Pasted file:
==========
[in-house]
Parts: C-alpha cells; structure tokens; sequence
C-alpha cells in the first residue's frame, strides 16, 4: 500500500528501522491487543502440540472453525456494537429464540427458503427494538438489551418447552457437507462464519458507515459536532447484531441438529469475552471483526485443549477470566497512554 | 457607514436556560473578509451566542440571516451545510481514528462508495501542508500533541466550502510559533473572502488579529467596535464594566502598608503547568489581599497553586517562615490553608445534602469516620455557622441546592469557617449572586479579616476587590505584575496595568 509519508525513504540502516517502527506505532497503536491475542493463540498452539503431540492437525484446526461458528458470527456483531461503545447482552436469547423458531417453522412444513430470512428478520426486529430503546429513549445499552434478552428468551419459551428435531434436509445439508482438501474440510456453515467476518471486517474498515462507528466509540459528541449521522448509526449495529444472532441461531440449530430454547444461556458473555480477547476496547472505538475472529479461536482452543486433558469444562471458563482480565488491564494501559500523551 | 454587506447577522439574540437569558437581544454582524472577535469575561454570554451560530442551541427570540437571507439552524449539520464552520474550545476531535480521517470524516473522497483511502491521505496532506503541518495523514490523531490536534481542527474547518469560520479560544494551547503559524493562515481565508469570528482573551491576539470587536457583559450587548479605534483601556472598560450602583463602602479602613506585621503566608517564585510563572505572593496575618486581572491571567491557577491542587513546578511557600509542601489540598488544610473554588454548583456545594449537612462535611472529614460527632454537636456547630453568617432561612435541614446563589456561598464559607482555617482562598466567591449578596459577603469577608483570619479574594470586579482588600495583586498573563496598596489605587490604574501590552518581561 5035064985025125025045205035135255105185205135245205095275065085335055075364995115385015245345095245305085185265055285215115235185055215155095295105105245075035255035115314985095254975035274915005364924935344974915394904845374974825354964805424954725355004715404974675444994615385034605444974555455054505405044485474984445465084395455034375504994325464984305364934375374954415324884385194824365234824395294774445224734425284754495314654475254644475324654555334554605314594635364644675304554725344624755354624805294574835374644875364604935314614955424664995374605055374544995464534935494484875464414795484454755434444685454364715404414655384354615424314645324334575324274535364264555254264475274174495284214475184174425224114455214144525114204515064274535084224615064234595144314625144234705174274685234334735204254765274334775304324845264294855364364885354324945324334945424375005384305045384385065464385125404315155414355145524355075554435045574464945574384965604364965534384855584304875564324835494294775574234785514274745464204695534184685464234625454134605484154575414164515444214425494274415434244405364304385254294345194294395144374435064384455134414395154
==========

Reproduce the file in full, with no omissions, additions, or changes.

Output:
[in-house]
Parts: C-alpha cells; structure tokens; sequence
C-alpha cells in the first residue's frame, strides 16, 4: 500500500528501522491487543502440540472453525456494537429464540427458503427494538438489551418447552457437507462464519458507515459536532447484531441438529469475552471483526485443549477470566497512554 | 457607514436556560473578509451566542440571516451545510481514528462508495501542508500533541466550502510559533473572502488579529467596535464594566502598608503547568489581599497553586517562615490553608445534602469516620455557622441546592469557617449572586479579616476587590505584575496595568 509519508525513504540502516517502527506505532497503536491475542493463540498452539503431540492437525484446526461458528458470527456483531461503545447482552436469547423458531417453522412444513430470512428478520426486529430503546429513549445499552434478552428468551419459551428435531434436509445439508482438501474440510456453515467476518471486517474498515462507528466509540459528541449521522448509526449495529444472532441461531440449530430454547444461556458473555480477547476496547472505538475472529479461536482452543486433558469444562471458563482480565488491564494501559500523551 | 454587506447577522439574540437569558437581544454582524472577535469575561454570554451560530442551541427570540437571507439552524449539520464552520474550545476531535480521517470524516473522497483511502491521505496532506503541518495523514490523531490536534481542527474547518469560520479560544494551547503559524493562515481565508469570528482573551491576539470587536457583559450587548479605534483601556472598560450602583463602602479602613506585621503566608517564585510563572505572593496575618486581572491571567491557577491542587513546578511557600509542601489540598488544610473554588454548583456545594449537612462535611472529614460527632454537636456547630453568617432561612435541614446563589456561598464559607482555617482562598466567591449578596459577603469577608483570619479574594470586579482588600495583586498573563496598596489605587490604574501590552518581561 5035064985025125025045205035135255105185205135245205095275065085335055075364995115385015245345095245305085185265055285215115235185055215155095295105105245075035255035115314985095254975035274915005364924935344974915394904845374974825354964805424954725355004715404974675444994615385034605444974555455054505405044485474984445465084395455034375504994325464984305364934375374954415324884385194824365234824395294774445224734425284754495314654475254644475324654555334554605314594635364644675304554725344624755354624805294574835374644875364604935314614955424664995374605055374544995464534935494484875464414795484454755434444685454364715404414655384354615424314645324334575324274535364264555254264475274174495284214475184174425224114455214144525114204515064274535084224615064234595144314625144234705174274685234334735204254765274334775304324845264294855364364885354324945324334945424375005384305045384385065464385125404315155414355145524355075554435045574464945574384965604364965534384855584304875564324835494294775574234785514274745464204695534184685464234625454134605484154575414164515444214425494274415434244405364304385254294345194294395144374435064384455134414395154